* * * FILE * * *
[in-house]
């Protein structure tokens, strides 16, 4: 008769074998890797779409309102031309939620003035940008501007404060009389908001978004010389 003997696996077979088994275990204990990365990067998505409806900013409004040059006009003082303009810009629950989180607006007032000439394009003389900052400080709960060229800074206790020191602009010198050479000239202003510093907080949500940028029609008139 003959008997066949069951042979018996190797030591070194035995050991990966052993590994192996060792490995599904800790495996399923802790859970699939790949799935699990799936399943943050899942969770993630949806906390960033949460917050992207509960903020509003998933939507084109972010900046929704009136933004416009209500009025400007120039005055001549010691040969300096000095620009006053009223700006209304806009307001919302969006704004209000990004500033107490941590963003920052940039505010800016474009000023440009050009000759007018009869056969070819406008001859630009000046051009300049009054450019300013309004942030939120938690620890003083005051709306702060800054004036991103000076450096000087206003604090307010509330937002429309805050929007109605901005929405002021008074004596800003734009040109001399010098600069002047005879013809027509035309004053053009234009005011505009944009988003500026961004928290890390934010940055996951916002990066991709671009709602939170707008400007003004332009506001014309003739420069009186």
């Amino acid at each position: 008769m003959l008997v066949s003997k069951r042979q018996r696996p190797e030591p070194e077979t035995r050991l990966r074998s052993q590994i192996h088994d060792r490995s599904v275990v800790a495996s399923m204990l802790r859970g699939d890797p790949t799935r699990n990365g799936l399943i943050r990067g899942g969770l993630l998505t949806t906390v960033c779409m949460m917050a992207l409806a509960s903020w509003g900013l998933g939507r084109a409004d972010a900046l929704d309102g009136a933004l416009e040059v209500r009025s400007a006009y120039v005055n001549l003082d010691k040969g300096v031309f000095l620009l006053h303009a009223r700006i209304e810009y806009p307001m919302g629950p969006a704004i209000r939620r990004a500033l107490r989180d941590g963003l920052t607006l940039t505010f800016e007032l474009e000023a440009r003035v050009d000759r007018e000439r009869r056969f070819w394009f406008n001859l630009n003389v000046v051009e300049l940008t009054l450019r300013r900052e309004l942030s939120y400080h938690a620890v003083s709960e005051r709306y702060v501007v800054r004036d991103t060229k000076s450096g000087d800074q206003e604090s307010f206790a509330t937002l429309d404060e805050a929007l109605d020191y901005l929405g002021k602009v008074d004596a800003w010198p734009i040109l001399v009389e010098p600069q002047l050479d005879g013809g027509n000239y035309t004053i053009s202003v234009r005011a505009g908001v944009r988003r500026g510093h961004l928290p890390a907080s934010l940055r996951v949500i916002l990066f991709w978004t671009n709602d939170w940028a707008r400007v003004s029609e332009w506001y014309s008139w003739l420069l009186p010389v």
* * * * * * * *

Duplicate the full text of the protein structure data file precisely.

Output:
[in-house]
């Protein structure tokens, strides 16, 4: 008769074998890797779409309102031309939620003035940008501007404060009389908001978004010389 003997696996077979088994275990204990990365990067998505409806900013409004040059006009003082303009810009629950989180607006007032000439394009003389900052400080709960060229800074206790020191602009010198050479000239202003510093907080949500940028029609008139 003959008997066949069951042979018996190797030591070194035995050991990966052993590994192996060792490995599904800790495996399923802790859970699939790949799935699990799936399943943050899942969770993630949806906390960033949460917050992207509960903020509003998933939507084109972010900046929704009136933004416009209500009025400007120039005055001549010691040969300096000095620009006053009223700006209304806009307001919302969006704004209000990004500033107490941590963003920052940039505010800016474009000023440009050009000759007018009869056969070819406008001859630009000046051009300049009054450019300013309004942030939120938690620890003083005051709306702060800054004036991103000076450096000087206003604090307010509330937002429309805050929007109605901005929405002021008074004596800003734009040109001399010098600069002047005879013809027509035309004053053009234009005011505009944009988003500026961004928290890390934010940055996951916002990066991709671009709602939170707008400007003004332009506001014309003739420069009186």
């Amino acid at each position: 008769m003959l008997v066949s003997k069951r042979q018996r696996p190797e030591p070194e077979t035995r050991l990966r074998s052993q590994i192996h088994d060792r490995s599904v275990v800790a495996s399923m204990l802790r859970g699939d890797p790949t799935r699990n990365g799936l399943i943050r990067g899942g969770l993630l998505t949806t906390v960033c779409m949460m917050a992207l409806a509960s903020w509003g900013l998933g939507r084109a409004d972010a900046l929704d309102g009136a933004l416009e040059v209500r009025s400007a006009y120039v005055n001549l003082d010691k040969g300096v031309f000095l620009l006053h303009a009223r700006i209304e810009y806009p307001m919302g629950p969006a704004i209000r939620r990004a500033l107490r989180d941590g963003l920052t607006l940039t505010f800016e007032l474009e000023a440009r003035v050009d000759r007018e000439r009869r056969f070819w394009f406008n001859l630009n003389v000046v051009e300049l940008t009054l450019r300013r900052e309004l942030s939120y400080h938690a620890v003083s709960e005051r709306y702060v501007v800054r004036d991103t060229k000076s450096g000087d800074q206003e604090s307010f206790a509330t937002l429309d404060e805050a929007l109605d020191y901005l929405g002021k602009v008074d004596a800003w010198p734009i040109l001399v009389e010098p600069q002047l050479d005879g013809g027509n000239y035309t004053i053009s202003v234009r005011a505009g908001v944009r988003r500026g510093h961004l928290p890390a907080s934010l940055r996951v949500i916002l990066f991709w978004t671009n709602d939170w940028a707008r400007v003004s029609e332009w506001y014309s008139w003739l420069l009186p010389v």